Tuesday, 12 November 2013

Shooting the Sumo Tournament in Fukuoka

The Dohyo-iri ceremony signifies the start of a match - in this case the highest ranking maku-uchi.
The silk woven kesho-mawashi aprons are used for such ceremonies and cost anything up to half a million yen.
Sumo live in stables and get paid according to their ranking (between US$10,000 and 30,000 per month).
Most sumo live a very strict existence but rarely live beyond 60-65 years because their lifestyle creates serious health problems.
Enter the Maku-uchi or high grade sumo (based on the number of wins each season).
Sumo ranking is judged on the number of wins in the dohyo (clay ring) and not, as some think, on weight. 
So one player could find themselves in the ring with another sumo twice their size. 
EOS 5D MkIII + 70-200mm + 1.4X Extender. ISO 800, 1/400s @ f4
Japan runs a series of Grand Sumo tournaments throughout the year in several of its major cities.  Luckily we were in Fukuoka/Hakata while the last bouts of the year were being held.  I knew this before I left Sydney so to ensure a seat, bought tickets online from Oz. These only cost a few bucks more than if I'd bought them in Japan (www.buysumotickets.com) but Sumotickets.com were efficient, had loads of information, responded to my queries fast and the tickets were delivered directly to our hotel in Fukuoka. 

Sumo pantomime by Natalie Hitchens.
50% of a sumo match is 300 years of tradition. Rituals take front stage in all matches, the referee (gyoji) changes each bout, the preamble is limited to a maximum of four minutes (it used to be unlimited so a match could take days or weeks!) and the salt sweepers (front at right) seem totally oblivious to the circus being performed around them.
Salt thrower by Natalie Hitchens
This guy was a master at pantomime, slapping his chest and thighs, shouting (rare in a sumo match) and flicking handfuls of salt high into the air. The salt is used symbolically for purifying the ring and for protecting the contestant from injury. Only the three top ranks of sumo are allowed the privilege of salt throwing.  It worked because he won this bout easily.
More bluster by Natalie Hitchens
Foot stamping is as much about challenging the opponent as it might be about loosening those muscles
We arrived at the Fukuoka Kokkusai Centre at 2:45pm, just as the junior sumo ranks were finishing up for the day. Matches were a bit slow - loads of glaring, bluff and double bluff, salt throwing and heavy thigh slapping but the action when it happened was pretty uneventful. Cheap tickets (that's me) cost around $60 to sit in a hard seat at the back of the arena - but you still get a great view and can fill the frame with two grunting blubber monsters using a 75-300mm lens. 

The moment of truth by Natalie Hitchens.
You can't get a shot like this without a fast shutter speed (1/1250s), high ISO (i.e. 2500+), continuous mode and a fast card.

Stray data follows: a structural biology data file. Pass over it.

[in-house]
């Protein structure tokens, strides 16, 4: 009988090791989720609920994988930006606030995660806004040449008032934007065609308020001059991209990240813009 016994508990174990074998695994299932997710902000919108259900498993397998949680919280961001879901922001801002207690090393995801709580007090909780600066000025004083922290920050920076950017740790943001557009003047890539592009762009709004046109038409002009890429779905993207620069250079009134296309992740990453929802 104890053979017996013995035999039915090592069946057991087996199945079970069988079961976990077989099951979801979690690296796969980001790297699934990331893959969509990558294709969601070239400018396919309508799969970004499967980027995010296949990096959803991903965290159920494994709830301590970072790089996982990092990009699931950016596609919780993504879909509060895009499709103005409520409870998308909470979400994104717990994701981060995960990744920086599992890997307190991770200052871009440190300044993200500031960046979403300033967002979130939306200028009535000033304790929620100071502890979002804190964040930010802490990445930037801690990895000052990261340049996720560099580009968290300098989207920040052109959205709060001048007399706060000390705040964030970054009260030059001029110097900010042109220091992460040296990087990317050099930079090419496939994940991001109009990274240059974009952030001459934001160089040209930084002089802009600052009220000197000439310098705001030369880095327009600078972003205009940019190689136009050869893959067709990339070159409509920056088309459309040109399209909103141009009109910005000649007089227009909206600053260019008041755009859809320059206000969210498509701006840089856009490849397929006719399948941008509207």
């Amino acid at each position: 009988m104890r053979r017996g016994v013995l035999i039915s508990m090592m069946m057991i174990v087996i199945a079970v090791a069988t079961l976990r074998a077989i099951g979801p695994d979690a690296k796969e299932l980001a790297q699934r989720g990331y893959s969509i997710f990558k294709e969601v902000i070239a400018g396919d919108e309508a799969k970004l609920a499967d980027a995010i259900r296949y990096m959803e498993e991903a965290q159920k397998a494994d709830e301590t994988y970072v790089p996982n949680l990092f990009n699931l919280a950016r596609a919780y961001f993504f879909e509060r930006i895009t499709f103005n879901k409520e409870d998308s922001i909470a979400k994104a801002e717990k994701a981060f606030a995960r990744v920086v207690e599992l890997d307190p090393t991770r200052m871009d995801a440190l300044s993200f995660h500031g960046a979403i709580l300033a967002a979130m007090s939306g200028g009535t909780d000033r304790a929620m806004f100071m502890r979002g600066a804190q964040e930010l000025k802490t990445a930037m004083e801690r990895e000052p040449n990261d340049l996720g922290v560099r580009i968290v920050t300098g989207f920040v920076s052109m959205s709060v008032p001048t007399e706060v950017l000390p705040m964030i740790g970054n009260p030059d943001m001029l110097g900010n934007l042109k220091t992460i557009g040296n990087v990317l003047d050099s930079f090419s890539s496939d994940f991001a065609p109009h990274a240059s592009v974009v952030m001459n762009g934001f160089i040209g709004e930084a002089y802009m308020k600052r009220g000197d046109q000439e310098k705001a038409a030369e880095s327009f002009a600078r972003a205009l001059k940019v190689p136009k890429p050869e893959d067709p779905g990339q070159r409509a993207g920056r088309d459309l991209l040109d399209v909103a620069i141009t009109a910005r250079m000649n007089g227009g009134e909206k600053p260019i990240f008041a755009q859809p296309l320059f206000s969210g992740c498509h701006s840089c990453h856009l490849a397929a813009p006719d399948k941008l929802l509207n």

The Moment of Truth 2 by Natalie Hitchens
Another sumo hits the clay.
I took an EF70-200mm f2.8 lens plus a 1.4X Extender which gave me a focal length of 280mm at f4. Because the light is reasonable you only need to boost the ISO to between 2500 - 3200 to get a shutter speed of between 1/800s and 1/1000s. Set the ExpComp to  '- 1/3 stop' and colour to AWB and you have the perfect exposure combination. The lighting hasn't changed since I was there four years ago. The only difference is that I now have a better camera (EOS 5D MkIII over the EOS40D).  Shoot RAW, with the quickest card you can buy (i.e. 1000X) in Continuous Fast mode and don't stop till the fat boy is out the ring...

I loved capturing that moment when it seems all over.
Balance and position would suggest that it's all over for the guy in blue. And it was.
Once the foot touches any part outside of the dohyo, the bout is over.
Looks like a head butt but it was just a push - big enough to get this ox of a sumo over the line. The loincloth worn by the sumo, called the mawashi, is made from silk and measures two foot high and 30 foot long! It gets folded in six and is then wrapped round the body four to seven times, depending on the girth of the sumo. There are supposed to be more than 70 winning tricks in sumo, most of which are achieved by maneuvering the opponent with a grip on the mawashi.
My favourite sequence from the day. The result was so close that the five judges (gyoji) called for a rematch. Shooting multiple images in quick succession is the best way to capture that definitive shot, in this case the fourth from last (see below).
Winning move?
For many sumo might appear boring but once the highest ranking tacticians enter the dohyo things can get interesting. Here both contestants are aerial and headed out the ring. In the subsequent rematch the sumo on the left came out the winner.
Another good reason not to pay a high price for a ring-side seat!

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